Move Text to Filesystem
Another approach that might improve Wikipedia performance is file based storage of this data. I'm unsure of how well the various filesystems would handle the storage of millions of files, but there are very large Squid proxy installations that seem to hold up quite well. (for example, Rabbit could be /wikipedia/r/a/b/rabbit)
- For storing the text, or for storing attributes? (Timestamps, author attributions, link relationships, edit comments, etc.) A database has obvious advantages over a traditional filesystem for keeping track of things we want to search, group, and sort on. The text itself is another matter; currently we use the database for the fulltext search, but already using a munged-to-remove-markup copy of the text which is used exclusively for that purpose. Hypothetically we could put the regular text of articles (and likewise cached HTML) into files which only the web server needs to read/write. (That would put us somewhere around a million files at present, expect it to grow, with average file size at a couple of kilobytes.) Would this be more efficient for some purposes? How would this complicate or ease mirroring etc? --Brion VIBBER 20:36 24 Mar 2003 (UTC)
- Good chance this would be considerably faster for storing the text. Let's face it - databases just weren't meant for storing large amounts of freeform text (that is what filesystems are for). I do know that there are quite a large number of programs out there built for searching HTML files, might be best to build this index at night. Using ReiserFS for this purpose would probably be a good idea (this is what it is built for). In fact, you don't even need the directory seperation with ReiserFS, but would probably be good for portability on other systems (Solaris/UFS for example). You could probably stop using the database for determining existence of a page (you can just do a stat(2) on the files, or file_exists() might be even faster). As far as backup or mirroring, I imagine that it wouldn't be any more or less complicated than MySQL - although distributing data could be difficult (but it is difficult with a database, too). --Marumari 22:22 24 Mar 2003 (UTC)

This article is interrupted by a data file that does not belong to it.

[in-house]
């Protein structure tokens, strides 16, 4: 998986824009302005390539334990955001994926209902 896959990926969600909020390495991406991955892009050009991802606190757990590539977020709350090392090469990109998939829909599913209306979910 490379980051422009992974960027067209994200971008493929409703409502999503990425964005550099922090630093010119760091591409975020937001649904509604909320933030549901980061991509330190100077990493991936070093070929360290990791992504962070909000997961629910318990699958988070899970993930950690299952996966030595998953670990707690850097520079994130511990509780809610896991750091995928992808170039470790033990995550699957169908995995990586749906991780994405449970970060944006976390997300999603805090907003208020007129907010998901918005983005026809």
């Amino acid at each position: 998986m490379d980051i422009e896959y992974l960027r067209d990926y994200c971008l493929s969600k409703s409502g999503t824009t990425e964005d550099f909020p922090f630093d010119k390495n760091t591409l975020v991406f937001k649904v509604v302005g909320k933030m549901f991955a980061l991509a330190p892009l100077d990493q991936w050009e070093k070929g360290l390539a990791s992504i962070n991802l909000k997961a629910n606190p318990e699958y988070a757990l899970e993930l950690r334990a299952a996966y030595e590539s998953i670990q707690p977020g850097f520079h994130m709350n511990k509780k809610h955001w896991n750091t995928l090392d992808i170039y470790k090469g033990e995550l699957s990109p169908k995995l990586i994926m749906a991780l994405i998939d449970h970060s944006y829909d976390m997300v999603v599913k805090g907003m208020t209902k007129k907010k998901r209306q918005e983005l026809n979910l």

- MySQL seems to try to load all the records into memory; it's likely that the underlying operating system will do a much more efficient job at retrieving freeform text. Dwheeler 20:53 2 May 2003 (UTC)
- The OS also tries to load all accessed files into memory, it's called a disk cache. :) --Brion VIBBER 00:04 23 May 2003 (UTC)
As of mid-may 2003: we use the filesystem to cache rendered, ready-to-output pages for anonymous users. Yee-haw.